The cortijo is found in the south of the peninsula, the preserve of the wealthy Andalucian landed classes. The cortijo is a lasting symbol of the latifundia landowning system, huge estates worked by impoverished labourers. The cortijo is typically a large farm complex with whitewashed walls, built around a central patio with separate buildings for living quarters, stables, barns and a store for farm implements. Because of their remote location the cortijos were auto-sufficient, and might include an oven or stone mill to press olives. Usually the owners were absent, and the cortijo would be inhabited by an overseer, who would run the farm and contract casual labourers during harvest time. Smaller buildings found in the countryside in Andalucia belonging to pheasants go under the names rancho or cortijillo.

What is surely the most humble of rural houses, the whitewashed cubic structures from Ibiza, has had doubtless the greatest impact on architectural style. These are pheasant buildings, whose modular form allows extra rooms to be built alongside as the family requires more space. The clean lines and minimalist form were to influence the modern school of architecture from Gropius, the founder of the Bauhaus movement, to Le Corbusier. Ibizan houses are built with thick walls and small windows to regulate the temperature inside from the punishing sun. What little rain falls in the island could be collected on the flat roofs, which are waterproofed with charcoal, and the houses usually had a small garden to the back where vegetable could be grown. An extension to Murcia's city hall makes a dignified contribution to the town's historic core.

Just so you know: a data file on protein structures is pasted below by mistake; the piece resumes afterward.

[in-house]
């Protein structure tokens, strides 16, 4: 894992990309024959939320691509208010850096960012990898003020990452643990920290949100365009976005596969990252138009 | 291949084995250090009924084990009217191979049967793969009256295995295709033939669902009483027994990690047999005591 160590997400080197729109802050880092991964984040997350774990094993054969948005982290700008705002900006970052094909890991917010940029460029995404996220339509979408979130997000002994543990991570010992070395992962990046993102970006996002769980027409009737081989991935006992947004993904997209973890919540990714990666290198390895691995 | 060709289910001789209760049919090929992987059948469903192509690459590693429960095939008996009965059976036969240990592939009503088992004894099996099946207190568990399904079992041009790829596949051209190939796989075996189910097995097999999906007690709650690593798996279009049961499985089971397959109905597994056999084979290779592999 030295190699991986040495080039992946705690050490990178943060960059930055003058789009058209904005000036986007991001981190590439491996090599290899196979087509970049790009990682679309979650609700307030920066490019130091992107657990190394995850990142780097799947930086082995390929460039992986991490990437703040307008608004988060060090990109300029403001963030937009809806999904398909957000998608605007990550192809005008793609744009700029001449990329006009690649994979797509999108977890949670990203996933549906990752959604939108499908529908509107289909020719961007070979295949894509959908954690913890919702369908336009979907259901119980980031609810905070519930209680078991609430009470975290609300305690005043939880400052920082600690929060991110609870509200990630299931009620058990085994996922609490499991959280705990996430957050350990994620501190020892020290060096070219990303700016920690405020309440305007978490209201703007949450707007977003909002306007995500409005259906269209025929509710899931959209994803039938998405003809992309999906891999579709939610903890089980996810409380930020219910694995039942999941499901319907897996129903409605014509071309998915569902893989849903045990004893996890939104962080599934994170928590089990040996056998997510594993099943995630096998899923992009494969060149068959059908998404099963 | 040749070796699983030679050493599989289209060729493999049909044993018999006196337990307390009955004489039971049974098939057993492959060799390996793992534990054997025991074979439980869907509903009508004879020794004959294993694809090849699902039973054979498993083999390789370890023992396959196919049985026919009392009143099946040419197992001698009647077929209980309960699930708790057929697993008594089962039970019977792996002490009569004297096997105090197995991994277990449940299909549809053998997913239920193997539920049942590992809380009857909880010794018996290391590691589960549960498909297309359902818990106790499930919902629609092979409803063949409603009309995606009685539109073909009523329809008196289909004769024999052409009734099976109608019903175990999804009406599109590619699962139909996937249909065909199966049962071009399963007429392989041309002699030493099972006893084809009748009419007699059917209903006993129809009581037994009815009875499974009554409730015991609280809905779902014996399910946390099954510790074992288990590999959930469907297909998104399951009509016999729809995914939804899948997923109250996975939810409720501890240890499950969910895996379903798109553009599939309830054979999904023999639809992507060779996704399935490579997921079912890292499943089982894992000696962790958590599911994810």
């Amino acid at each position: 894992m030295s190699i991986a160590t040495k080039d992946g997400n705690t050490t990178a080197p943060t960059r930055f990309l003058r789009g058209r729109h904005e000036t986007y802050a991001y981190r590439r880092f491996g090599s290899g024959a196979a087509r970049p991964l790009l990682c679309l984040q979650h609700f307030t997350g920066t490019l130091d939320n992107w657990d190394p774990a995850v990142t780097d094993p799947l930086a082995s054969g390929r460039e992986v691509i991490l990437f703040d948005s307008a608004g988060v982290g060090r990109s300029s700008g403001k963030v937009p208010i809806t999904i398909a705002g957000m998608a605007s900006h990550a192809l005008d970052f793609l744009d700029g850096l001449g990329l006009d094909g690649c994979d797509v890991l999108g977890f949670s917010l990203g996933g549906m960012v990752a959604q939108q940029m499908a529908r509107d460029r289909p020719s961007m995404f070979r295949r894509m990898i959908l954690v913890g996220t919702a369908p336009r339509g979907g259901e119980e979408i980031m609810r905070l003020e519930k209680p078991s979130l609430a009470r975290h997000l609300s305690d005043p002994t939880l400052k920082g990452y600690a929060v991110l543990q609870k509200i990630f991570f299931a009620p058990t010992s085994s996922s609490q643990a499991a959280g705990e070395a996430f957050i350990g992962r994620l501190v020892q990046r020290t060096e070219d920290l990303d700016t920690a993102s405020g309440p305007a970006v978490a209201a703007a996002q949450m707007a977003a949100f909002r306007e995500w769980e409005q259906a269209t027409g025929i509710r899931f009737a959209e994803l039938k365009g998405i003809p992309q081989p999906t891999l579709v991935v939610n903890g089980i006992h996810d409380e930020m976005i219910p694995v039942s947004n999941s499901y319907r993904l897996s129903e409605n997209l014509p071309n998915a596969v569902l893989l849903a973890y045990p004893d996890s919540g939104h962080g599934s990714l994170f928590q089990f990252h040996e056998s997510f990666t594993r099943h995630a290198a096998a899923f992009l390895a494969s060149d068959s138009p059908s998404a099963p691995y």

Murcia, according to the nineteenth-century writer Augustus Hare, would, 'from the stagnation of its long existence, be the only place Adam would recognize if he returned to earth'. Founded by the Moors in the ninth century, Murcia evolved as an important trading centre on the south east corner of the Iberian peninsula. Four centuries later it became the regional capital, and during the eighteenth century was extensively rebuilt. Enclosed by mountains, the city still maintains an air of languid tranquillity, far removed from the coastal tourist resorts of the Costa Blanca.

Dominating the streets and plazas of the historic core is the baroque bulk of the city's cathedral. Begun in the fourteenth century and completed in the eighteenth, the cathedral's monumental facade presides imperiously over Plaza Cardenal Belluga in the heart of the city. The wedge-shaped plaza is an important public space, bounded on its south side by the eponymous cardinal's palace and to the north by an unremarkable row of houses. On its western edge, the demolition of an eighteenth century house on a site owned by the city left a glaring gap, dissipating the plaza's intimate sense of enclosure. The loss of the original urban fabric also allowed newer buildings to intrude. Aware of the sensitivity and importance of the site, the municipal authorities decided to give the plaza a new civic focus by constructing an extension to the existing city hall. Following an unsuccessful invited competition between three local architects, Rafael Moneo was commissioned to develop a proposal.

Church and state now face each other across the plaza in a tableau that embodies their historic relationship and influence on the city. Just as the imposing front of the cathedral evokes the power and prestige of the church during the eighteenth century, so Moneo's building is a contemporary manifestation of secular democracy and civic authority. Yet despite being clearly of its time, the new intervention respects and responds to the plaza's existing buildings. The confines of the building's urban surroundings generate the logic for both its internal organization and external expression